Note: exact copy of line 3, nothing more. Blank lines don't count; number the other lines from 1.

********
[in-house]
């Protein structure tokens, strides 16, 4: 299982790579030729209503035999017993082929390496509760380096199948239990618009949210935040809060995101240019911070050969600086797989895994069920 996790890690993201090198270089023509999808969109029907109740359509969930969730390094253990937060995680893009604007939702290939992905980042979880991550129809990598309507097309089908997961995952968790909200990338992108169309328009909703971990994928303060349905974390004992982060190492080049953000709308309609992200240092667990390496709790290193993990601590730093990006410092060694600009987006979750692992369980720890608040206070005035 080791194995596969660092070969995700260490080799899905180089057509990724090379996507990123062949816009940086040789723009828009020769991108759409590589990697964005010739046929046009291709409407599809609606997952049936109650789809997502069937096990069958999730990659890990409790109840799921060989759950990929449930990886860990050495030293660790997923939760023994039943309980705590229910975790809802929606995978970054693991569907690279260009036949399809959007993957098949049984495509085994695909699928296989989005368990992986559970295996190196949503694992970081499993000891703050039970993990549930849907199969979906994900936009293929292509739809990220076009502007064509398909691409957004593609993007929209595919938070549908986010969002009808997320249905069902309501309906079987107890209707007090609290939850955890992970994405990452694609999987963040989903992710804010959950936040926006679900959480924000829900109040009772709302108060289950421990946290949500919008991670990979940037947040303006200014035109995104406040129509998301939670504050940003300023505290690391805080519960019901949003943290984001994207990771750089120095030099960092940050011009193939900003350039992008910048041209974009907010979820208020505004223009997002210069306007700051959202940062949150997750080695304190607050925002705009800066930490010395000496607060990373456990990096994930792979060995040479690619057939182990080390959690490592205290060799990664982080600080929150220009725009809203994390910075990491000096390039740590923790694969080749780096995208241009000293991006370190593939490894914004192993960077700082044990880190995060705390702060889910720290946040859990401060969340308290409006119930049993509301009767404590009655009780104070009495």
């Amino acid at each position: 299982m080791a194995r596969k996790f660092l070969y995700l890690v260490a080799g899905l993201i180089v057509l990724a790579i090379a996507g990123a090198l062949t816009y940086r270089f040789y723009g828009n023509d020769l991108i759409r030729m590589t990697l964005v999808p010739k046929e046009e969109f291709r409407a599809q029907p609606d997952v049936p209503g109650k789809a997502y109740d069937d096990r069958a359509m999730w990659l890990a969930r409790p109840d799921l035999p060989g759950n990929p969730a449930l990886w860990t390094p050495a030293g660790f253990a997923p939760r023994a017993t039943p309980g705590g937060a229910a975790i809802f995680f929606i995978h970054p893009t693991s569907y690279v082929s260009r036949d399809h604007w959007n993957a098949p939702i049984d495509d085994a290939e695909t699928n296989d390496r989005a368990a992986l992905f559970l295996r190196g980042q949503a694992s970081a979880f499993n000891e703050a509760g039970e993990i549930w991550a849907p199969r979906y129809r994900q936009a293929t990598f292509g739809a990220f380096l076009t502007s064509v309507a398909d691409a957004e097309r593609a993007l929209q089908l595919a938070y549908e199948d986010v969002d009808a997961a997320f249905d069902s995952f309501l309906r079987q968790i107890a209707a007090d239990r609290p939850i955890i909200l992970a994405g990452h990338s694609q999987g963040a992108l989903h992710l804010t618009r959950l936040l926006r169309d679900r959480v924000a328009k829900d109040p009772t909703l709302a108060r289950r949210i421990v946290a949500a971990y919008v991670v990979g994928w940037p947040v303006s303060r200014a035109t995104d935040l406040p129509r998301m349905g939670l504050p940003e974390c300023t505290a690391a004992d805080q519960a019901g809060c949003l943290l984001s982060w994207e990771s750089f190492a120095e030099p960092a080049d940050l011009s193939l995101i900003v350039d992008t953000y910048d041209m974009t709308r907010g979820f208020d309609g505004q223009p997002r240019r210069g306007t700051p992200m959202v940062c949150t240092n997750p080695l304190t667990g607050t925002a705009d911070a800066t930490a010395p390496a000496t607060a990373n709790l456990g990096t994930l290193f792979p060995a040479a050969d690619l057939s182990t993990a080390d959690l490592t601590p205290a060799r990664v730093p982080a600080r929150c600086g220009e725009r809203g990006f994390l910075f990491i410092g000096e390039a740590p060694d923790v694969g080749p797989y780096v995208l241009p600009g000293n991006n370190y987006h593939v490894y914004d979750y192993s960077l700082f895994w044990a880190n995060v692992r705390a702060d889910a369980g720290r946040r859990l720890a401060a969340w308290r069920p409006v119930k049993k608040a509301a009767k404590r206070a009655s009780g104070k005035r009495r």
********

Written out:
């Amino acid at each position: 299982m080791a194995r596969k996790f660092l070969y995700l890690v260490a080799g899905l993201i180089v057509l990724a790579i090379a996507g990123a090198l062949t816009y940086r270089f040789y723009g828009n023509d020769l991108i759409r030729m590589t990697l964005v999808p010739k046929e046009e969109f291709r409407a599809q029907p609606d997952v049936p209503g109650k789809a997502y109740d069937d096990r069958a359509m999730w990659l890990a969930r409790p109840d799921l035999p060989g759950n990929p969730a449930l990886w860990t390094p050495a030293g660790f253990a997923p939760r023994a017993t039943p309980g705590g937060a229910a975790i809802f995680f929606i995978h970054p893009t693991s569907y690279v082929s260009r036949d399809h604007w959007n993957a098949p939702i049984d495509d085994a290939e695909t699928n296989d390496r989005a368990a992986l992905f559970l295996r190196g980042q949503a694992s970081a979880f499993n000891e703050a509760g039970e993990i549930w991550a849907p199969r979906y129809r994900q936009a293929t990598f292509g739809a990220f380096l076009t502007s064509v309507a398909d691409a957004e097309r593609a993007l929209q089908l595919a938070y549908e199948d986010v969002d009808a997961a997320f249905d069902s995952f309501l309906r079987q968790i107890a209707a007090d239990r609290p939850i955890i909200l992970a994405g990452h990338s694609q999987g963040a992108l989903h992710l804010t618009r959950l936040l926006r169309d679900r959480v924000a328009k829900d109040p009772t909703l709302a108060r289950r949210i421990v946290a949500a971990y919008v991670v990979g994928w940037p947040v303006s303060r200014a035109t995104d935040l406040p129509r998301m349905g939670l504050p940003e974390c300023t505290a690391a004992d805080q519960a019901g809060c949003l943290l984001s982060w994207e990771s750089f190492a120095e030099p960092a080049d940050l011009s193939l995101i900003v350039d992008t953000y910048d041209m974009t709308r907010g979820f208020d309609g505004q223009p997002r240019r210069g306007t700051p992200m959202v940062c949150t240092n997750p080695l304190t667990g607050t925002a705009d911070a800066t930490a010395p390496a000496t607060a990373n709790l456990g990096t994930l290193f792979p060995a040479a050969d690619l057939s182990t993990a080390d959690l490592t601590p205290a060799r990664v730093p982080a600080r929150c600086g220009e725009r809203g990006f994390l910075f990491i410092g000096e390039a740590p060694d923790v694969g080749p797989y780096v995208l241009p600009g000293n991006n370190y987006h593939v490894y914004d979750y192993s960077l700082f895994w044990a880190n995060v692992r705390a702060d889910a369980g720290r946040r859990l720890a401060a969340w308290r069920p409006v119930k049993k608040a509301a009767k404590r206070a009655s009780g104070k005035r009495r």